The command C-x RET p (set-buffer-process-coding-system) specifies the coding system for input and output to a subprocess. This command applies to the current buffer; normally, each subprocess has its own buffer, and thus you can use this command to specify translation to and from a particular subprocess by giving the command in the corresponding buffer.

The default for translation of process input and output depends on the current language environment.

The variable file-name-coding-system specifies a coding system to use for encoding file names. If you set the variable to a coding system name (as a Lisp symbol or a string), Emacs encodes file names using that coding system for all file operations. This makes it possible to use non-ASCII characters in file names--or, at least, those non-ASCII characters which the specified coding system can encode.

If file-name-coding-system is nil, Emacs uses a default coding system determined by the selected language environment. In the default language environment, any non-ASCII characters in file names are not encoded specially; they appear in the file system using the internal Emacs representation.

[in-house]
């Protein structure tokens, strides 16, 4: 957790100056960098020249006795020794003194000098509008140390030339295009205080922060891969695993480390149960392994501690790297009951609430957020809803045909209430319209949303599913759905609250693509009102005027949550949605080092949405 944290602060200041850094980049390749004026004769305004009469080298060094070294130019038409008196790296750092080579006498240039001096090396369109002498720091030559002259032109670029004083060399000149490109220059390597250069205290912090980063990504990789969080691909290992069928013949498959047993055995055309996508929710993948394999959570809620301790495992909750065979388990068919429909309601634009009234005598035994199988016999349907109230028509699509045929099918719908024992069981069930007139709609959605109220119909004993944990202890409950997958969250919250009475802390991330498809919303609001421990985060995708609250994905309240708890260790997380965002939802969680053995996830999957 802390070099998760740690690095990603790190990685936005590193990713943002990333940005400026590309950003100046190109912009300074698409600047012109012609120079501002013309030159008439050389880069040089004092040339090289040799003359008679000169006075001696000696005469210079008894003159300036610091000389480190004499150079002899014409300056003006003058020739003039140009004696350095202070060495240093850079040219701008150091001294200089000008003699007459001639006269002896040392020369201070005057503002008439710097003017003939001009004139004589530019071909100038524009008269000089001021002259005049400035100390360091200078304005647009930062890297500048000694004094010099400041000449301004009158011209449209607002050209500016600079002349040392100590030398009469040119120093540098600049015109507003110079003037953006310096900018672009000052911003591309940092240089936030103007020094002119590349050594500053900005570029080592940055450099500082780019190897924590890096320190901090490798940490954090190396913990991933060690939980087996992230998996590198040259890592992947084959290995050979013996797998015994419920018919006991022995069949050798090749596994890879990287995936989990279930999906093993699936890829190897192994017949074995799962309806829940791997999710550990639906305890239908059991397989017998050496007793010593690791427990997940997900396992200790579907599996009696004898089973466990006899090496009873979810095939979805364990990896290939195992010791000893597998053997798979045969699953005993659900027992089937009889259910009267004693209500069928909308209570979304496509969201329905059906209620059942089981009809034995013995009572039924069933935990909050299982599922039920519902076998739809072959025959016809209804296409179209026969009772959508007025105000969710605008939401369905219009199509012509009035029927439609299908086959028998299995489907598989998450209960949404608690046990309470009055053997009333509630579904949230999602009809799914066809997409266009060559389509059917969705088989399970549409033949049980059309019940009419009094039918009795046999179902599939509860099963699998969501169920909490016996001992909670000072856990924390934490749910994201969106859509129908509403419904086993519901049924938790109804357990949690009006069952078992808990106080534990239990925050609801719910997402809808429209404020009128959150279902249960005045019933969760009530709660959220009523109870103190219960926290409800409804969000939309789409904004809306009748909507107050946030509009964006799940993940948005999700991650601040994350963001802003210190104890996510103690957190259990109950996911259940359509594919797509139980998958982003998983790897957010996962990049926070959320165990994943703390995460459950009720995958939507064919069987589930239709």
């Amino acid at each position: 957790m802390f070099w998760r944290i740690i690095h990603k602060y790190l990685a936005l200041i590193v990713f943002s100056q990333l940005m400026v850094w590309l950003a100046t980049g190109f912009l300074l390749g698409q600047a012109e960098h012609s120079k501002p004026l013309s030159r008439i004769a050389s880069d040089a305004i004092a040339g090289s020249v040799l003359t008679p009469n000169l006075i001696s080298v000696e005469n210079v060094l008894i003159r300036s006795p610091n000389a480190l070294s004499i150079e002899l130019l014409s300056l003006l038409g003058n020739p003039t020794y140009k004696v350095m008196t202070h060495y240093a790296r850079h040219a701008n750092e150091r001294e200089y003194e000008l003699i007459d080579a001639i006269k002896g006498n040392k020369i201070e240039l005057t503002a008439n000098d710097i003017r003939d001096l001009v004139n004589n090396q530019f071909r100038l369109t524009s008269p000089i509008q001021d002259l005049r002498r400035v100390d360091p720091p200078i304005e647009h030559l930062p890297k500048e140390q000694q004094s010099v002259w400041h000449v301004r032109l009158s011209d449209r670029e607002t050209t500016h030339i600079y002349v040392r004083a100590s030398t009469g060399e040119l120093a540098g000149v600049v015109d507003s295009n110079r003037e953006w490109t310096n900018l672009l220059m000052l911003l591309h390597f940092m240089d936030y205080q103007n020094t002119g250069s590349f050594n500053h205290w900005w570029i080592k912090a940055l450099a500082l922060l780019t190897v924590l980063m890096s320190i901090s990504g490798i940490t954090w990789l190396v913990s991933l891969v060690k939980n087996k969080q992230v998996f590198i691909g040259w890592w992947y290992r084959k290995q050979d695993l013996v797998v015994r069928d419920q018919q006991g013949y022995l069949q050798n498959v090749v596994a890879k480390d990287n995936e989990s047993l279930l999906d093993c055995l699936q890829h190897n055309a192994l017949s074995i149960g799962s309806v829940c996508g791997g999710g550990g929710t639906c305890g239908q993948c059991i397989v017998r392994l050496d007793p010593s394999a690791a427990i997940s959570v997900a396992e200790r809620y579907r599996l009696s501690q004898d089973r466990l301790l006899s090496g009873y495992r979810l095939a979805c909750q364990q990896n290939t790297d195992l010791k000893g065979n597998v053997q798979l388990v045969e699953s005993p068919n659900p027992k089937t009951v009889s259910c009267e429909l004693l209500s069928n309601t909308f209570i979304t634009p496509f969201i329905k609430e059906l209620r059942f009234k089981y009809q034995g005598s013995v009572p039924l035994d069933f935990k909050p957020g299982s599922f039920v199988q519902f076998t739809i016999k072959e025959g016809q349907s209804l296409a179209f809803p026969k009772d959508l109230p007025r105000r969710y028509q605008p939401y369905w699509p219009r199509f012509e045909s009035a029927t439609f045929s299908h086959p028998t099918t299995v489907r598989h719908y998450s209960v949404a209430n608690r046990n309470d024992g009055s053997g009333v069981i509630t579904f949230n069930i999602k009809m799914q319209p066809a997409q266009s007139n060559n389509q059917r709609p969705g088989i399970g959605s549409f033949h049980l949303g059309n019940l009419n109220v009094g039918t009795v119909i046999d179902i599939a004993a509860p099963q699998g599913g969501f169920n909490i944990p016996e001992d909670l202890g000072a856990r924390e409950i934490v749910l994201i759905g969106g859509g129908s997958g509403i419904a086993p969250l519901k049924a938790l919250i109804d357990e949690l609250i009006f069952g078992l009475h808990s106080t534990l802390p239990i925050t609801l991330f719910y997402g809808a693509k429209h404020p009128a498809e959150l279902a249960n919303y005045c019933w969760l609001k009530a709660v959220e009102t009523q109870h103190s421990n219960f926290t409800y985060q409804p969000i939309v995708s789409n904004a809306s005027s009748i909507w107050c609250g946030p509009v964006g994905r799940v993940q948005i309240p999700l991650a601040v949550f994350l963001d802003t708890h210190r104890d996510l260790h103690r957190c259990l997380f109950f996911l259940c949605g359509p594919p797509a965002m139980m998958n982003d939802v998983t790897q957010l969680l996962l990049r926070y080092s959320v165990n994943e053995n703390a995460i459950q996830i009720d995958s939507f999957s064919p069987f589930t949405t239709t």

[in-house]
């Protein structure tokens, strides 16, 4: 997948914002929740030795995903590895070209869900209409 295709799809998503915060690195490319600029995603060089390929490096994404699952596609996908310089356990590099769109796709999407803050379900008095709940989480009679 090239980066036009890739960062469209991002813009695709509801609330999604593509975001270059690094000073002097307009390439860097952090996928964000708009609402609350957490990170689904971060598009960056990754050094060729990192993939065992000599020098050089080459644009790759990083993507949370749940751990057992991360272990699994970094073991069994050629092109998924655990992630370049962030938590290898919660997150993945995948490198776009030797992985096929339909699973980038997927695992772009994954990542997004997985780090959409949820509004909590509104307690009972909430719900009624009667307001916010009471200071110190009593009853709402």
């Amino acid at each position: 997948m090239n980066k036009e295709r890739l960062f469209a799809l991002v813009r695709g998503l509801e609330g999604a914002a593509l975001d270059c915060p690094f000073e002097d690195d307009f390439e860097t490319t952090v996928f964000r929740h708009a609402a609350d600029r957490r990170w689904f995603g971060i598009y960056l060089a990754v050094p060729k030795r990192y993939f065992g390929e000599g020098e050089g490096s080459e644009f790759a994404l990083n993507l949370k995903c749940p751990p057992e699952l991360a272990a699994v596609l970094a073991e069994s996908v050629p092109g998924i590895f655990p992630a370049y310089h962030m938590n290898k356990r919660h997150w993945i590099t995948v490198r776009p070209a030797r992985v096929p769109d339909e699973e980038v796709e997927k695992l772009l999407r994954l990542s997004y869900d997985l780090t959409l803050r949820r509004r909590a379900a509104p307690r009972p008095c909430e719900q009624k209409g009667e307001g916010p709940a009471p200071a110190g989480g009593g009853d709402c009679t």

Warning: if you change file-name-coding-system (or the language environment) in the middle of an Emacs session, problems can result if you have already visited files whose names were encoded using the earlier coding system and cannot be encoded (or are encoded differently) under the new coding system. If you try to save one of these buffers under the visited file name, saving may use the wrong file name, or it may get an error. If such a problem happens, use C-x C-w to specify a new file name for that buffer.

The variable locale-coding-system specifies a coding system to use when encoding and decoding system strings such as system error messages and format-time-string formats and time stamps. That coding system is also used for decoding non-ASCII keyboard input on X Window systems. You should choose a coding system that is compatible with the underlying system's text representation, which is normally specified by one of the environment variables LC_ALL, LC_CTYPE, and LANG. (The first one, in the order specified above, whose value is nonempty is the one that determines the text representation.)


[ < ] [ > ]   [ << ] [ Up ] [ >> ]         [Top] [Contents] [Index] [ ? ]

  webmaster     delorie software   privacy  
  Copyright 2003   by The Free Software Foundation     Updated Jun 2003